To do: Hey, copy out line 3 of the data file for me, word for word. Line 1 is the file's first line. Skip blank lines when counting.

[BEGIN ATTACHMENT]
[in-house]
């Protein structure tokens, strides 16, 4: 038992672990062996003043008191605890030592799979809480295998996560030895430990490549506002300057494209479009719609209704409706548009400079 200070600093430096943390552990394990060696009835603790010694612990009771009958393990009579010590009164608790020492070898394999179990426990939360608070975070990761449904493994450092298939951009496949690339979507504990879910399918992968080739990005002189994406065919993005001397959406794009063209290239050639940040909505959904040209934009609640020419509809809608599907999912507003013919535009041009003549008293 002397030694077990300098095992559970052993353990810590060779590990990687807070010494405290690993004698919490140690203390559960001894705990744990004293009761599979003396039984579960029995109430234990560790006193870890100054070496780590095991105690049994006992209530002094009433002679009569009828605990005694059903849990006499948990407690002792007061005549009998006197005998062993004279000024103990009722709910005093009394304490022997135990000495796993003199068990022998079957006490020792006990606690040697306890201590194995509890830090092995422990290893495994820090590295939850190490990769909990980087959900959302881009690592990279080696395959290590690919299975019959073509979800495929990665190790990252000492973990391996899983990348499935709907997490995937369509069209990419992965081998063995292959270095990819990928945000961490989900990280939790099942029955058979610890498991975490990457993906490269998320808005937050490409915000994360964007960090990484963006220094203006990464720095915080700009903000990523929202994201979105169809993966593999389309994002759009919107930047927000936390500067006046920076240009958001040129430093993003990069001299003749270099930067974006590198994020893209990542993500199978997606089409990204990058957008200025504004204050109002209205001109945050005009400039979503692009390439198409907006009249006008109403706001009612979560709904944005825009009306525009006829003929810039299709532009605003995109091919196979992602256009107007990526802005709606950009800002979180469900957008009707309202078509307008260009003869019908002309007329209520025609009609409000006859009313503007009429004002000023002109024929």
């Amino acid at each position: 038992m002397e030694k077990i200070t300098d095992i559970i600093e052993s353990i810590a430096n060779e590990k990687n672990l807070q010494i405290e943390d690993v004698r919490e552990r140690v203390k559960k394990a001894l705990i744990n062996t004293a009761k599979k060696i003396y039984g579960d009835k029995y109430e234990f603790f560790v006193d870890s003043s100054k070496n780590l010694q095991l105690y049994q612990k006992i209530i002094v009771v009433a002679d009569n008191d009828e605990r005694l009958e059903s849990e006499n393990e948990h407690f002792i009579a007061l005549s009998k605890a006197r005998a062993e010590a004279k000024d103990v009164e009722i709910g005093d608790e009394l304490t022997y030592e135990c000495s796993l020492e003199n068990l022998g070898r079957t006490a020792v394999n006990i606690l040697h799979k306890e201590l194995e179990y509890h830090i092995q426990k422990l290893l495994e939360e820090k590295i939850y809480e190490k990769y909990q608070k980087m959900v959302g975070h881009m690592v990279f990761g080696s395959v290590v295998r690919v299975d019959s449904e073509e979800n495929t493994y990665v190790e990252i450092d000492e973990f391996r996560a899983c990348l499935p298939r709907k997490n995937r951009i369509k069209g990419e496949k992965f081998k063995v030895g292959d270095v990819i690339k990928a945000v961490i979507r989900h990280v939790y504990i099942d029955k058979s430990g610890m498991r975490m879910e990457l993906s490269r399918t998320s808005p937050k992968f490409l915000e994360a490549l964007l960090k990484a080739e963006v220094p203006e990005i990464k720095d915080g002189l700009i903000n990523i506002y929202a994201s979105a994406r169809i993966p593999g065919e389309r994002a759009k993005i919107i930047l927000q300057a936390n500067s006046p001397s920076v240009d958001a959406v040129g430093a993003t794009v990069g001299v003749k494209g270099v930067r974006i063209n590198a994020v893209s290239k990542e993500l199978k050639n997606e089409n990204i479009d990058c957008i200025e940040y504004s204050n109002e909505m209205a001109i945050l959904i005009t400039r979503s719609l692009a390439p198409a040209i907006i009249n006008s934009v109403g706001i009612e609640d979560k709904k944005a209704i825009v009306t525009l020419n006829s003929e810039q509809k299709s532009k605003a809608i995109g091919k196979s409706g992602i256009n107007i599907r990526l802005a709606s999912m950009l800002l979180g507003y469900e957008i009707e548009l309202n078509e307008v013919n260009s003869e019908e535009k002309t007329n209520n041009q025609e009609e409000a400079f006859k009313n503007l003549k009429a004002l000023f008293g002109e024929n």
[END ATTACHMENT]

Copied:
């Amino acid at each position: 038992m002397e030694k077990i200070t300098d095992i559970i600093e052993s353990i810590a430096n060779e590990k990687n672990l807070q010494i405290e943390d690993v004698r919490e552990r140690v203390k559960k394990a001894l705990i744990n062996t004293a009761k599979k060696i003396y039984g579960d009835k029995y109430e234990f603790f560790v006193d870890s003043s100054k070496n780590l010694q095991l105690y049994q612990k006992i209530i002094v009771v009433a002679d009569n008191d009828e605990r005694l009958e059903s849990e006499n393990e948990h407690f002792i009579a007061l005549s009998k605890a006197r005998a062993e010590a004279k000024d103990v009164e009722i709910g005093d608790e009394l304490t022997y030592e135990c000495s796993l020492e003199n068990l022998g070898r079957t006490a020792v394999n006990i606690l040697h799979k306890e201590l194995e179990y509890h830090i092995q426990k422990l290893l495994e939360e820090k590295i939850y809480e190490k990769y909990q608070k980087m959900v959302g975070h881009m690592v990279f990761g080696s395959v290590v295998r690919v299975d019959s449904e073509e979800n495929t493994y990665v190790e990252i450092d000492e973990f391996r996560a899983c990348l499935p298939r709907k997490n995937r951009i369509k069209g990419e496949k992965f081998k063995v030895g292959d270095v990819i690339k990928a945000v961490i979507r989900h990280v939790y504990i099942d029955k058979s430990g610890m498991r975490m879910e990457l993906s490269r399918t998320s808005p937050k992968f490409l915000e994360a490549l964007l960090k990484a080739e963006v220094p203006e990005i990464k720095d915080g002189l700009i903000n990523i506002y929202a994201s979105a994406r169809i993966p593999g065919e389309r994002a759009k993005i919107i930047l927000q300057a936390n500067s006046p001397s920076v240009d958001a959406v040129g430093a993003t794009v990069g001299v003749k494209g270099v930067r974006i063209n590198a994020v893209s290239k990542e993500l199978k050639n997606e089409n990204i479009d990058c957008i200025e940040y504004s204050n109002e909505m209205a001109i945050l959904i005009t400039r979503s719609l692009a390439p198409a040209i907006i009249n006008s934009v109403g706001i009612e609640d979560k709904k944005a209704i825009v009306t525009l020419n006829s003929e810039q509809k299709s532009k605003a809608i995109g091919k196979s409706g992602i256009n107007i599907r990526l802005a709606s999912m950009l800002l979180g507003y469900e957008i009707e548009l309202n078509e307008v013919n260009s003869e019908e535009k002309t007329n209520n041009q025609e009609e409000a400079f006859k009313n503007l003549k009429a004002l000023f008293g002109e024929n």